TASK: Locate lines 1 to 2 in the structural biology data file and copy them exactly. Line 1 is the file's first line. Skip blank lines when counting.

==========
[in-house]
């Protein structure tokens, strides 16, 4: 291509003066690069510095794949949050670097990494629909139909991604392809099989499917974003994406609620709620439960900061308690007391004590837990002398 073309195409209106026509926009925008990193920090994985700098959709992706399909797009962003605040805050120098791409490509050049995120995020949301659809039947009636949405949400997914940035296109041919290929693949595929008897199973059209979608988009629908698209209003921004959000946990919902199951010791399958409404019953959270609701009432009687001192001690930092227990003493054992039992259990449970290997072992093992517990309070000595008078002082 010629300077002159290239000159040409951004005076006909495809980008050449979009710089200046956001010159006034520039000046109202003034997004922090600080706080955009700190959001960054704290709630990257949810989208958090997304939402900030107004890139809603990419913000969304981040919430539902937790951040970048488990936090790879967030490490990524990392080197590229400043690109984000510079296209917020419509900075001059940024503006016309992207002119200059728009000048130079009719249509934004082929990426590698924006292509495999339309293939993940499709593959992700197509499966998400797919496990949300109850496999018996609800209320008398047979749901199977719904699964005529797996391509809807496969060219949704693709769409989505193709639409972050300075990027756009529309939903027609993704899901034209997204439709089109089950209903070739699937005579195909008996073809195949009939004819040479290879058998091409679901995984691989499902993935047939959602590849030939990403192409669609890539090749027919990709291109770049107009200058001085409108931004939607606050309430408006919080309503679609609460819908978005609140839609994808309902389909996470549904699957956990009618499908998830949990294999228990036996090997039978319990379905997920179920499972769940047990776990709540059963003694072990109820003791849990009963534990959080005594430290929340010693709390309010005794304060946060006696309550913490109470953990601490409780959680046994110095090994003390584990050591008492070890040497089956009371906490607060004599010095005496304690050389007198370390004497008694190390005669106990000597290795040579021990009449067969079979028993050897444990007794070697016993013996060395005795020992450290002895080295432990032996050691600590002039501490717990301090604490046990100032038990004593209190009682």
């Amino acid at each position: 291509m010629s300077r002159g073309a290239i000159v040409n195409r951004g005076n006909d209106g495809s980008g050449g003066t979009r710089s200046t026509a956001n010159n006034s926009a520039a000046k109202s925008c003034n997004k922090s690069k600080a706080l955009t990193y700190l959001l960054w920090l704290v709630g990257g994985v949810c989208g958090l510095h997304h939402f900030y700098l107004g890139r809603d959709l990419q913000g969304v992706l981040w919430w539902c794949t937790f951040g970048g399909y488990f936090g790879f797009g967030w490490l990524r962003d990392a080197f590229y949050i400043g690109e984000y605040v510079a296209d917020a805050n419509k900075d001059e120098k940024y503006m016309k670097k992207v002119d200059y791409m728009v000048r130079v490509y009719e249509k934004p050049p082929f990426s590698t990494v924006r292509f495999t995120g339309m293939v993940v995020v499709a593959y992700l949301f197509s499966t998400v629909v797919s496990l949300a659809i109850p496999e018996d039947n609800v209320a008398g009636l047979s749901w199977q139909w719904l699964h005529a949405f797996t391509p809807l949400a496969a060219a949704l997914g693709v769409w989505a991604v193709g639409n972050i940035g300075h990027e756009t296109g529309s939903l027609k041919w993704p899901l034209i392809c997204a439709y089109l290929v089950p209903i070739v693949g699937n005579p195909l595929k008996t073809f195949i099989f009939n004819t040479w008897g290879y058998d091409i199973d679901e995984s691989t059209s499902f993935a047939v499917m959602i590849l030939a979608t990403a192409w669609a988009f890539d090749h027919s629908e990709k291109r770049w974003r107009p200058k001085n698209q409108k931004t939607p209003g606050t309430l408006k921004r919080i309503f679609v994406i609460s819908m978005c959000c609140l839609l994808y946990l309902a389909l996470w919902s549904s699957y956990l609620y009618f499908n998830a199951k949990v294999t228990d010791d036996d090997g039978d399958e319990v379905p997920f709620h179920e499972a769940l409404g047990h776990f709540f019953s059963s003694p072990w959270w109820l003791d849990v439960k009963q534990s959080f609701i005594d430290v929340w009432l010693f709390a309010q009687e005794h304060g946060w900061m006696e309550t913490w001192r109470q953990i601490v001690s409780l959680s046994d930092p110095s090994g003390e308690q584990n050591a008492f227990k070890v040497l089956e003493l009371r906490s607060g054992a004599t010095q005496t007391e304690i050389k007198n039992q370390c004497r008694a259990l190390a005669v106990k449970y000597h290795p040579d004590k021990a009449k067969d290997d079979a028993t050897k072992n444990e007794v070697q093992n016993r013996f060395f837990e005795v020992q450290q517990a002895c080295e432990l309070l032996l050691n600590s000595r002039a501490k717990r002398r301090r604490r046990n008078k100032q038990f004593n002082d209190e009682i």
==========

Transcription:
[in-house]
């Protein structure tokens, strides 16, 4: 291509003066690069510095794949949050670097990494629909139909991604392809099989499917974003994406609620709620439960900061308690007391004590837990002398 073309195409209106026509926009925008990193920090994985700098959709992706399909797009962003605040805050120098791409490509050049995120995020949301659809039947009636949405949400997914940035296109041919290929693949595929008897199973059209979608988009629908698209209003921004959000946990919902199951010791399958409404019953959270609701009432009687001192001690930092227990003493054992039992259990449970290997072992093992517990309070000595008078002082 010629300077002159290239000159040409951004005076006909495809980008050449979009710089200046956001010159006034520039000046109202003034997004922090600080706080955009700190959001960054704290709630990257949810989208958090997304939402900030107004890139809603990419913000969304981040919430539902937790951040970048488990936090790879967030490490990524990392080197590229400043690109984000510079296209917020419509900075001059940024503006016309992207002119200059728009000048130079009719249509934004082929990426590698924006292509495999339309293939993940499709593959992700197509499966998400797919496990949300109850496999018996609800209320008398047979749901199977719904699964005529797996391509809807496969060219949704693709769409989505193709639409972050300075990027756009529309939903027609993704899901034209997204439709089109089950209903070739699937005579195909008996073809195949009939004819040479290879058998091409679901995984691989499902993935047939959602590849030939990403192409669609890539090749027919990709291109770049107009200058001085409108931004939607606050309430408006919080309503679609609460819908978005609140839609994808309902389909996470549904699957956990009618499908998830949990294999228990036996090997039978319990379905997920179920499972769940047990776990709540059963003694072990109820003791849990009963534990959080005594430290929340010693709390309010005794304060946060006696309550913490109470953990601490409780959680046994110095090994003390584990050591008492070890040497089956009371906490607060004599010095005496304690050389007198370390004497008694190390005669106990000597290795040579021990009449067969079979028993050897444990007794070697016993013996060395005795020992450290002895080295432990032996050691600590002039501490717990301090604490046990100032038990004593209190009682």